“Is it a betrayal to want to live?” His words hurt me, but not as much as the hate that I felt for him.
“The wolves aren’t at the door, they‘ve been inside this whole time!” He pointed at me as he said this. Fury joined my hate; how was I the wolf, when he was the one that kept me locked up here? And then he tapped a code on his arm, and I knew this was it. I bolted for the door, punching in the override code so fast it was almost like I’d practiced it.
The door did not open. He’d changed the code. I glared at him. He had the gall to smile.
“I’ve been planning this for so long. There’s no reason for me to live anymore.”
“So you’re going to take me down with you? What if I haven’t given up?”
The circuitry that ran beneath the skin on his left arm started to glow. I knew what was going to happen. The electro-magnetic-pulse from his heart would likely short out mine unless I could get away from it.
My fake heart pounded, filled my body with the chemical that was supposed to help me run for my life, but all it did was make my fingers shake and hit the wrong keys as I tried to escape. The quiet, calm part of my mind informed me that this was irony, that the mechanical organs that saved me from the epidemic that killed all the fully-biological humans was now what was going to end me.
The door beeped and then whooshed open so fast I fell down the rusty steps, bloodying my hands and knees.
His incomprehensible scream gnawed like a wolf on my ears, and I ran, forcing myself to get away from the EMP blast that erupted from his chest.

Divided by Zero

Author: Rick Tobin

Matt drifted in distant thought, staring at melting butter pushing raspberry jelly seeds up and over the pockmarks of his whole wheat English muffin. His senses filled as a mix of fruity sweetness rose up, enhanced by toasted bread essence to dance with the ship navigator’s Arabica coffee fumes.

“Tell me, Carlton, do you suppose they’ll even still have raspberries when we get back? That time continuum stuff still worries me. We never heard back from the first mission. Maybe their messages can’t even reach back to us.”

“Eh,” Carlton replied to his captain. “It’s all a risk. Who knows? Here we are, about to hit the star drives for the first time on board…and you’re eating jelly with coffee, no less. I thought we were NPO for twenty-four before we got sealed in.”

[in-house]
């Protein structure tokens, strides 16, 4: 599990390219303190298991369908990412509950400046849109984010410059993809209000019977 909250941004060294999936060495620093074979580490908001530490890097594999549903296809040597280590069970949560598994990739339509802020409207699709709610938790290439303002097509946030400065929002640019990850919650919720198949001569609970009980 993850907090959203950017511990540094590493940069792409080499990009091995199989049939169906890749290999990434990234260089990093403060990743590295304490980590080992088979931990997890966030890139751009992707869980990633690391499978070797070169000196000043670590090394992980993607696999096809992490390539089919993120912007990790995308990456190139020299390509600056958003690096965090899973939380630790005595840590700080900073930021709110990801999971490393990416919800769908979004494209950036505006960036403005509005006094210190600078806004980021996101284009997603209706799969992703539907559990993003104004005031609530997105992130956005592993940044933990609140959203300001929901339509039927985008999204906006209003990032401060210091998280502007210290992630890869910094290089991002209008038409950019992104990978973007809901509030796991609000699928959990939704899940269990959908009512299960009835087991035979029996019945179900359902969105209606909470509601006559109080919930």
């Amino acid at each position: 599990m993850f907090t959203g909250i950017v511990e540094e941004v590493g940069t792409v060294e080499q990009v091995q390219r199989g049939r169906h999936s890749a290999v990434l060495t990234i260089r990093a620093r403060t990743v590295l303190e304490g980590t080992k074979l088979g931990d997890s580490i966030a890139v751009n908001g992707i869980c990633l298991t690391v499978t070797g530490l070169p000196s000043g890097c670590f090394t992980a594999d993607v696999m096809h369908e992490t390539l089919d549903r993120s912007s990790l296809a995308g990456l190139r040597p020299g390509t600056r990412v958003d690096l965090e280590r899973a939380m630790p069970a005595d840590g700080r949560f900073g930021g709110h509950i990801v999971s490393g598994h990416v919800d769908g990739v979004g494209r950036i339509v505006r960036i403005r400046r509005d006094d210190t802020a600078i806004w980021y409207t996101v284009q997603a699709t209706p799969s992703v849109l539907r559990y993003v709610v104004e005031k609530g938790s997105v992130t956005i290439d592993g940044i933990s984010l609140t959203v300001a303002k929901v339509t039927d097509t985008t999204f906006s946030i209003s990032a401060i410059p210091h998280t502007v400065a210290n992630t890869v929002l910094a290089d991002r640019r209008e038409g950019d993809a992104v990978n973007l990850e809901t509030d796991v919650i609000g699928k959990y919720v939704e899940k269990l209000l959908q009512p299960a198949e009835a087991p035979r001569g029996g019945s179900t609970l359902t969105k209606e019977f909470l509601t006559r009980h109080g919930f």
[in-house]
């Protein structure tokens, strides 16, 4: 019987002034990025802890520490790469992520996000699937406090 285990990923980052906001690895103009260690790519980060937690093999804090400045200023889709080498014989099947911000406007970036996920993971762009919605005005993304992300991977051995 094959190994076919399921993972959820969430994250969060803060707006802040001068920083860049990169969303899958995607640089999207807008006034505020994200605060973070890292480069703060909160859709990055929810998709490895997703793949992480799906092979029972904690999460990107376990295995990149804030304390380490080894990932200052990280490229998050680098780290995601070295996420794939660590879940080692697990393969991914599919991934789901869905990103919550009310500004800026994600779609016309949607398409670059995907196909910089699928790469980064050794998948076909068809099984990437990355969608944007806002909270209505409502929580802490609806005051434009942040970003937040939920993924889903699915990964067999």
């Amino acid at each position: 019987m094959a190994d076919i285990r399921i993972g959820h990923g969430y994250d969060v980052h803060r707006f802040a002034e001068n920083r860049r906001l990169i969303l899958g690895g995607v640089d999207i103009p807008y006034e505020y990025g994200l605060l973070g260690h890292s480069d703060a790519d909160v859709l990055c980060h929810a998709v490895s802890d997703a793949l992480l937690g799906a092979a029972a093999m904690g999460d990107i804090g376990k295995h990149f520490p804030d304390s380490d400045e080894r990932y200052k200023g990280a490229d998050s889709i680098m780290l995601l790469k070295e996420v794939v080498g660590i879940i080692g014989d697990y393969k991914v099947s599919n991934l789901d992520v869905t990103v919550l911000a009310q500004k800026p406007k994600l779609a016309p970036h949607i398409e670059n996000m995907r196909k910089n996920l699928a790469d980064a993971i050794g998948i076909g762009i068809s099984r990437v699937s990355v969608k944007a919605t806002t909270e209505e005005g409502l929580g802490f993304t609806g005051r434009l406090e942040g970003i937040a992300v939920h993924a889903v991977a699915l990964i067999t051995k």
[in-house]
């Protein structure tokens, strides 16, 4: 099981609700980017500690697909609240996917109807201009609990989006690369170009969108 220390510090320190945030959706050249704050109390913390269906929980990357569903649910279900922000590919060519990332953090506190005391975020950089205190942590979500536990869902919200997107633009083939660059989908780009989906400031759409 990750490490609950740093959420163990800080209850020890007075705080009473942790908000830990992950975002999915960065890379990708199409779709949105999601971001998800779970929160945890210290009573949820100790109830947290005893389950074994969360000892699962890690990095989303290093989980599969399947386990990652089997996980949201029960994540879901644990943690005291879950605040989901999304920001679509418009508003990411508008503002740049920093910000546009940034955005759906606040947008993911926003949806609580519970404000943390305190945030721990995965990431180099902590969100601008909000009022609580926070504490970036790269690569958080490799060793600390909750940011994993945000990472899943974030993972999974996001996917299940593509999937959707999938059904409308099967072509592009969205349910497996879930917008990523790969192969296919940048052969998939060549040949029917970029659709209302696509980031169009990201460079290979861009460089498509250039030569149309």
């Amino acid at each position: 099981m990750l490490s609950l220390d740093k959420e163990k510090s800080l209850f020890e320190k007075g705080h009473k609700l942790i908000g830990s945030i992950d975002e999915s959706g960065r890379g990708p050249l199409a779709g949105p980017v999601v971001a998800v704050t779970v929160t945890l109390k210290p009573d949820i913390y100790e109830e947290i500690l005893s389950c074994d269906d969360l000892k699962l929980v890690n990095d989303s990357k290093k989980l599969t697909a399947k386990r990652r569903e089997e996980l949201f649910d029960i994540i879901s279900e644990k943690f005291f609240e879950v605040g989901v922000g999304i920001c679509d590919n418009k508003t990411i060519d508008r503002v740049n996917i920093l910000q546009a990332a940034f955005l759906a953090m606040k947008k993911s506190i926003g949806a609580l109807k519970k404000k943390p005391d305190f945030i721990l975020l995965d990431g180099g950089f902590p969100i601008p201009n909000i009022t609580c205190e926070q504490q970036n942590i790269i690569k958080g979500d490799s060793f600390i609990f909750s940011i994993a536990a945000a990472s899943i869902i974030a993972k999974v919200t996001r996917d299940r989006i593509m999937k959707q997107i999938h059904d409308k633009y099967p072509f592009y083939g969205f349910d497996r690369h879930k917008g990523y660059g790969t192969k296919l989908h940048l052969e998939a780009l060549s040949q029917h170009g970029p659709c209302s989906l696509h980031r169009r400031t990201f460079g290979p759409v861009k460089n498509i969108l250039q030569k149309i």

“Captain’s prerogative. If we don’t make it to Proxima Centauri, at least this will be a memory I’ll take into the afterlife. Anyway, we’ve got Einstein on our side. That should be enough.” He bit down on the edge of the crisp muffin, letting the juices flow slowly over his tongue.

“Yeah, the guy who divided by zero. I’m not as sure as others that we go on and the Earth ages away behind us. Seems like we get the best end of the deal.”

Matt offered a second muffin to his executive officer, but Carlton declined, as he headed for his steel cocoon.


Ugwanyazu slithered over reflecting shards mixing with smoke from the ship’s debris field. Drought on Proxima Centauri had reduced much of the core plains to dust and everlasting sandstorms that long since blistered away once flourishing herds of conjo beasts, formerly plentiful food for the taking. Protein was precious now. Ugwanyazu motioned a tentacle over the dusty plain to his partner Uwanazu. There would be no new spores to continue their race without a fresh meal.

Their thoughts bound as their suckers shared labors to pull open hibernation pods, revealing desiccated, ancient skeletal remains within, some with a bit of dried flesh still clinging along with hair and extended nails.

“It is good so many continue to fall from our skies, my mate. These are like the last, but not as substantial as some earlier ship crews. Did they not know that moving in a craft at light speed would make them age so fast? We abandoned star flight so long ago, yet so many species still try. Someday they may discover light passageways. Now, with our world’s magnetic fields failing, we have no way to use ladders of light to other stars. We are abandoned. Ah, but we have the benefit of others mistakes, do we not?” Ugwanyazu sensed the other corpses about the shattered hull.

“Yes. They and so many other cultures have crashed here like this. But oh, they are delicious. So crunchy, and this one has a sweet taste…something with seeds still in it. Perhaps it was pregnant once.”

Uwanazu finished absorbing the Captain’s uniform after his skeleton dissolved. She lifted one of her eye pods up and flashed a sign to her young to come feed on the latest debris from the heavens.